2019 Gálvez, A. “Transnational mother blame: Protecting and caring in a globalized context,” Medical Anthropology, Published online 10/3/2019. DOI: 10.1080/01459740.2019.1653866.
2019 Gálvez, A. “Efficiency,” in “Rural Social Forms,” A special issue of the Journal for the Anthropology of North America, Edited by Alex Blanchette and Marcel LaFlamme, Published Nov. 20, 2019. 10.1002/nad.12096
2019 Gálvez, A. and Luque Brazan, J.C.. “Capitalismo de chupacabras en una era post-política y post-migratoria,” Huellas de la Migración, [S.l.], v. 4, n. 7, p. 109-138, jul. 2019. ISSN 2594-2832.
2018 Gálvez, A. “Critical understandings of children’s rights: an inductive approach” for the edited volume, International Perspectives on Practice and Research into Children’s Rights, BAICE (the British affiliate of the World Council of Comparative Education Societies).
2014 Gálvez, A. “Immigrant Citizenship: Neoliberalism, Immobility and the Vernacular Meanings of Citizenship,” inTransnational Citizenship Across the Americas, Ulla Berg and Robyn Rodriguez, eds, Routledge. This book wasoriginally published as a special issue of Identities: Global Studies in Culture and Power, entitled “Transnational andDiasporic Citizenship Across the Americas,” Dec. 2013.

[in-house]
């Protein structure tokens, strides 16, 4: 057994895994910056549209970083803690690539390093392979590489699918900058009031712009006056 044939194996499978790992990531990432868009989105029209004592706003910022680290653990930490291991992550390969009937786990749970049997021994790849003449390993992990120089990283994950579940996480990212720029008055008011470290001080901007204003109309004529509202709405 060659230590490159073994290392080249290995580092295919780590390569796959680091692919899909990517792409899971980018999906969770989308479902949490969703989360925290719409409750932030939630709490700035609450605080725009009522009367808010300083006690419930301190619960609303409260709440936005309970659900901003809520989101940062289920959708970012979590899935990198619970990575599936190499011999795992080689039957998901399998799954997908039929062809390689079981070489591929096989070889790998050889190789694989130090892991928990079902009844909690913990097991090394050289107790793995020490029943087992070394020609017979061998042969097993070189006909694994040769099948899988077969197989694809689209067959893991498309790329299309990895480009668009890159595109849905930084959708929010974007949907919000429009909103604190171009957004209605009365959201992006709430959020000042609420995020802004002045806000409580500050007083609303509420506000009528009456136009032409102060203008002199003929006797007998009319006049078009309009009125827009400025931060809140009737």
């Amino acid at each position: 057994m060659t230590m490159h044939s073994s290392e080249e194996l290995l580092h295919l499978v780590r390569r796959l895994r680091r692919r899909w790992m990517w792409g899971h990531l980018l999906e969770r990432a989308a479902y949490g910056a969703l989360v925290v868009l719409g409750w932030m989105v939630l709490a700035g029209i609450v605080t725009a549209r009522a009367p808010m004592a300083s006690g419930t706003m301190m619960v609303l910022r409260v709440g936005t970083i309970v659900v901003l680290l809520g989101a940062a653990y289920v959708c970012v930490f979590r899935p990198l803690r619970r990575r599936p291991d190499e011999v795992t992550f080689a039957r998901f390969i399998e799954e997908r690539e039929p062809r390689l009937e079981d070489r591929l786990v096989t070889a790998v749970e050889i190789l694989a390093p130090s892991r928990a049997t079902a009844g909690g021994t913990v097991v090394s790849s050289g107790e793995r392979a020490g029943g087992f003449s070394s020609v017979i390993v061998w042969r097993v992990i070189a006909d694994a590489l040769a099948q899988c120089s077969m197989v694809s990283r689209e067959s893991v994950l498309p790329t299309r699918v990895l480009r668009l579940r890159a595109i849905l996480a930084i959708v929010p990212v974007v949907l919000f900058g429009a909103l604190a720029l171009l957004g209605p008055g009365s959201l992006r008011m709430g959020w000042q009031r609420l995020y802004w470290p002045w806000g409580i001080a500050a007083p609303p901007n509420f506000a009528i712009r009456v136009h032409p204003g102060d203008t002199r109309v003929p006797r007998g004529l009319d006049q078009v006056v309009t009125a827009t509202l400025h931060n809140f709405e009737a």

2014 Gálvez, A. “The Original Dreamers,” in Dávila, A., Mullings, L., Rosaldo, R., Plascencia, L.F., Chavez, L.R., Magaña, R., Rosas, G., Aparicio, A., Nájera, L.G., Zavella, P. and Gálvez, A. Vital Topics Forum: On Latin@ s and the Immigration Debate. American Anthropologist, 116(1), pp.146-159.
2013 Gálvez, A. “La ciudadanía y los inmigrantes: un desafío a la democracia,” in Política en movimiento: Estado,ciudadanía, exilio y migración en América, Cristina Amescua, José Carlos Luque y Javier Urbano, eds., EditorialDíaz de Santos, Mexico D.F., Mexico.
2012 Gálvez, A. “Failing to See the Danger: Conceptions of Pregnancy and Care Practices among Mexican ImmigrantWomen in New York City” in Responsible Reproduction? Social and Biomedical Constructions of Reproductive Risk,Lauren Fordyce and Aminata Maraesa, Eds., Vanderbilt University Press.
2010 Gálvez, A. “Resolviendo: How September 11th tested and transformed a New York City Mexican immigrantorganization” in Politics and Partnerships: The Role of Voluntary Associations in America’s Political Past andPresent, Elisabeth Clemens and Doug Guthrie, Eds., Chicago: University of Chicago.
2007 Gálvez, A. “‘I too was an Immigrant’: An Analysis of Differing Modes of Mobilization in Two Bronx Mexican MigrantOrganizations,” International Migration, 2007, Volume 45(1).
2006 Gálvez, A. “La Virgen Meets Eliot Spitzer: Articulating Labor Rights for Mexican Immigrants,” in “The Border NextDoor: New York Migraciones”, Margaret Gray and Carlos Decena, eds., Social Text, Fall 2006 Volume 24(88).